Synthesis of cDNA was conducted in a volume of 20 μl containing 4 μl 5×RT buffer (Promega), 2 mM Na-pyrophosphate, 1 mM each dNTP, 20 units RNasin ribonuclease inhibitor (Promega), 0.5 μg seabream brain poly(A+) RNA, 8 units of AMV reverse transcriptase (Promega) and 30 ng of oligo dT-adaptor primer. The cDNA synthesis mixture was incubated for one hour at 42° C. and one hour at 50° C. and then diluted in 50 μl TE buffer pH 8. A fragment of the seabream GnRH precursor cDNA was amplified based on the principle of 5'-RACE PCR (Frohman, 1990, in PCR Protocols: A Guide to Methods and Applications. Innis et al., eds. Academic Press. New York). The PCR reaction was carried out in a volume of 50 μl containing 3 μl template cDNA, 5 μl 10x PCR buffer (Promega), 2.5 mM MgCl2, 200 μM each dNTP, 2.5 μl formamide, 1.5 μM of degenerate 5' primer (1-8 I or 1-8 II), 0.25 μM adaptor-1 primer and 1.0 units of Taq DNA polymerase (Promega). The amplification was performed using 12 cycles at 94° C., 45° C. and 72° C. for 1 min. each, followed by 21 cycles at 94° C., 55° C. and 72° C. for 1 min. each, followed by 7 min. of extension at 72° C. Size fractionation of the PCR products through an agarose gel (3.5%) revealed a smear, indicative of a variety of products. The DNA was transferred to a MagnaGraph nylon membrane (MSI) and hybridized with a radiolabelled degenerate oligomer (seabream GnRH 8-13) as a probe. 7 ng of the sbGnRH 8-13 was 5' labeled to a specific activity of 5.6×106 cpm/ng using T4 polynucleotide kinase (Promega) and [γ32 P]-ATP (Amersham, Arlington Heights, Ill.). Hybridization conditions were 37° C. for 36 hours in 7 ml hybridization buffer [6×SSC, 0.5% SDS, 5x Denhardt's solution, 100 μg/ml tRNA]. The membrane, was washed with 6×SSC, 0.05% Na-pyrophosphate for one hour at 37° C. and subjected to autoradiography.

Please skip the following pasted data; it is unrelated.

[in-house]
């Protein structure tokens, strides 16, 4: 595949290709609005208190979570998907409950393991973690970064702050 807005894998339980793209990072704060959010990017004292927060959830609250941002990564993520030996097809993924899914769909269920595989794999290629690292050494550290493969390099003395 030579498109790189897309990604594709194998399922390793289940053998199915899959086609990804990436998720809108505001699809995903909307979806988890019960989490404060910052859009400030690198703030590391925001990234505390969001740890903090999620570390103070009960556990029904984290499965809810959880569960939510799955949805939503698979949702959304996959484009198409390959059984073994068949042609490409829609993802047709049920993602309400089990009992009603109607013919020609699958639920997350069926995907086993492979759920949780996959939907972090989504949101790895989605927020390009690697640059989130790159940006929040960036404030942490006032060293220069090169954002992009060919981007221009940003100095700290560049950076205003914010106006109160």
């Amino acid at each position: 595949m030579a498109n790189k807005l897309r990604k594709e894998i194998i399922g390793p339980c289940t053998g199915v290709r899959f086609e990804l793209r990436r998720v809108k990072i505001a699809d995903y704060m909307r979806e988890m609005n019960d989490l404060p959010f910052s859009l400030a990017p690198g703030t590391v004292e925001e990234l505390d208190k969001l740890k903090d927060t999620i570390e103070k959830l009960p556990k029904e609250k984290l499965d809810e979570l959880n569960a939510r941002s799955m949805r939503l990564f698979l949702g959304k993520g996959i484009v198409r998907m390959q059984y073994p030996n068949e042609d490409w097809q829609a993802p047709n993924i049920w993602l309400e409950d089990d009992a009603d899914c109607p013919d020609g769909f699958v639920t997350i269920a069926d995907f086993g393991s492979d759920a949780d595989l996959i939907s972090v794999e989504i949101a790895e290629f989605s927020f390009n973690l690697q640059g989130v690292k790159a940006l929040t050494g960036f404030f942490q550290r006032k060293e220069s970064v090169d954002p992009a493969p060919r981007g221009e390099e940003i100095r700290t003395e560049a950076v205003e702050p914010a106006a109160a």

8.1.4 Cloning of PCR product

Isolation of the 300 bp band was achieved by separation using electrophoresis in an agarose gel and recovery onto NA45 paper (Schleicher & Schuell). The recovered DNA was phosphorylated at 37° C. for one hour in a volume of 30 μl containing 1 mM ATP and 10 units of T4 polynucleotide kinase (Promega). The DNA was then blunt ended using 2 units of Klenow fragment and ligated to SmaI-cut pBluescript SK(+) plasmid vector (Stratagene, La Jolla, Calif.) using 5 units of T4 ligase (Promega). The recombinant plasmid was transformed and propagated in DH5αE. coli cells. Nucleotide sequences of the inserts were determined by the dideoxynucleotide chain termination method (Sanger et al., 1977, Proc. Natl. Acad. Sci. U.S.A. 74:5463-5467) in both directions using universal primers.

8.1.5 Screening of cDNA library

Two cDNA libraries were made from seabream male and female brains. Each library was constructed in λ-Uni-ZAP XR vector (Stratagene) from 5 μg poly(A+) RNA according to the manufactures directions. cDNA fragments with EcoRI and XhoI linkers were cloned into EcoRI-XhoI cut vector. Approximately 106 plaques from each library were screened under high stringency using a fragment of the cloned PCR product as a probe. The probe was labeled with random primers and [α32 P]-dATP. Hybridization was conducted overnight at 43° C. in 50% formamide, 6×SSPE, 0.1% SDS, 1XDenhardt's solution and 10% dextran sulfate. Washing conditions were as follows: 2×SSC, room temp. for 45 min. followed by a 20 min wash in 0.2×SSC at 65° C. for 20 min. Positive clones were plaque purified to homogeneity by three additional screening cycles. The BlueScript plasmid vector containing the cDNA insert was excised from lambda phage using the filamentous helper phage X-Asist (Stratagene). The excised plasmid containing the sbGnRH cDNA insert between the EcoRI and XhoI sites of Bluescript was identified by DNA sequencing, and named pSBGNRH.

8.2 RESULTS

8.2.1 3'RACE-PCR

A 3'RACE-PCR (Frohman et al., 1990, supra) was performed on seabream brain mRNA to amplify a 3' fragment of the sbGnRH precursor cDNA. First strand cDNA was synthesized using an oligo(dT)-adaptor as a primer, described in Section 8.1.1, above. Subsequent PCR amplification was accomplished using a 3' adaptor primer and either one of the two degenerate 5' primers based on amino acids 1-8 of the sbGnRH decapeptide (FIG. 7). An internal oligomer designed according to amino acids 8-13 was used as a hybridization probe on a Southern blot to identify a 300 bp band from a smear of PCR products. The PCR fragment was isolated, cloned and the nucleotide sequences determined. Sequence analysis of the PCR product revealed that the 5' degenerate primer was followed by the codons for five amino acids (Pro, Gly, Gly, Lys, Arg) common to all known GnRH precursors. Based on this information we have decided to use this PCR product as a probe to screen several seabream brain cDNA libraries to obtain a full-length sbGnRH precursor cDNA.

8.2.2 Characterization of the cDNA encoding sbGnRH.